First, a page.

How to become an MP
It is virtually impossible (though there have been rare examples) to be elected to the UK parliament unless a person is adopted by a political party as their ‘official’ candidate. Therefore, in order to enter the House of Commons they must first be selected as a candidate by a party. Selection is carried out by local party constituency committees who draw up a shortlist of proposed candidates and interview them, much as if they were applying for any job.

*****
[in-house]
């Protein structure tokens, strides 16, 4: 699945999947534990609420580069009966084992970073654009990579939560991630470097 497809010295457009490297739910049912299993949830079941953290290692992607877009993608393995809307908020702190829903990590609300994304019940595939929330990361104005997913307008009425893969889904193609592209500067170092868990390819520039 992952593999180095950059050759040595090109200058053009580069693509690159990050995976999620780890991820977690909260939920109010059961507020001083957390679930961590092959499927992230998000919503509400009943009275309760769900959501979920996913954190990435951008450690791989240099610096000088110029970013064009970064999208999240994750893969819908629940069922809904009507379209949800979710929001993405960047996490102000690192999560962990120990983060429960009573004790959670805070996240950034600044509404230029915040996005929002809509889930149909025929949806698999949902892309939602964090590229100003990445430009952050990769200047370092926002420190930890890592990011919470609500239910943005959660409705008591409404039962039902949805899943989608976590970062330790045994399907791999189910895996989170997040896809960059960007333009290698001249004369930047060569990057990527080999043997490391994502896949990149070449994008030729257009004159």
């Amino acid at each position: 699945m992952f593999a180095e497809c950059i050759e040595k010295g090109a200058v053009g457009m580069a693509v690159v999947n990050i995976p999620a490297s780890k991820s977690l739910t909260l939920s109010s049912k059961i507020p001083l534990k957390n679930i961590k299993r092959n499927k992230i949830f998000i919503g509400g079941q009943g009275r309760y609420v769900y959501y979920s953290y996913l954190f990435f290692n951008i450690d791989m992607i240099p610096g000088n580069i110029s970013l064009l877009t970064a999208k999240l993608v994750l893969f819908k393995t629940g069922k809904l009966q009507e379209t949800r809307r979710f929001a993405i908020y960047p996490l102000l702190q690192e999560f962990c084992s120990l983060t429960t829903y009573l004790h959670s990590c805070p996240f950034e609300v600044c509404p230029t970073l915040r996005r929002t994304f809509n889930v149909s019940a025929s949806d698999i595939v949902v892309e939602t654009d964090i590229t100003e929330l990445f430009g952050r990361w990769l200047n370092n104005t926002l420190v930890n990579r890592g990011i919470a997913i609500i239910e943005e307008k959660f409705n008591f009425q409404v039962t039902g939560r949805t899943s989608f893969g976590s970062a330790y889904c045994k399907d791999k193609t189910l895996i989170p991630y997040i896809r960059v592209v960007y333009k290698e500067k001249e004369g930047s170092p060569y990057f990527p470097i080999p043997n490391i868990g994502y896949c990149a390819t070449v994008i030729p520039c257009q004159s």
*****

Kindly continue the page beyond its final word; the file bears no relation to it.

All proposed candidates will be party members, and many will have ‘cut their teeth’ in politics as a local government councillor. However, sometimes prominent national figures may be chosen because of their high prof le. Labour leader Keir Starmer MP is an example — he is a former Director of Public Prosecutions.
Boris Johnson MP was also an obvious choice as he was still London Mayor at the time of his selection. It helps if the person lives in the constituency they are applying for, but this is not essential. The central party leadership will often try to influence local committees in their choice, but this does not always work. Having been selected as the party candidate, they must then wait for the election and hope that they win.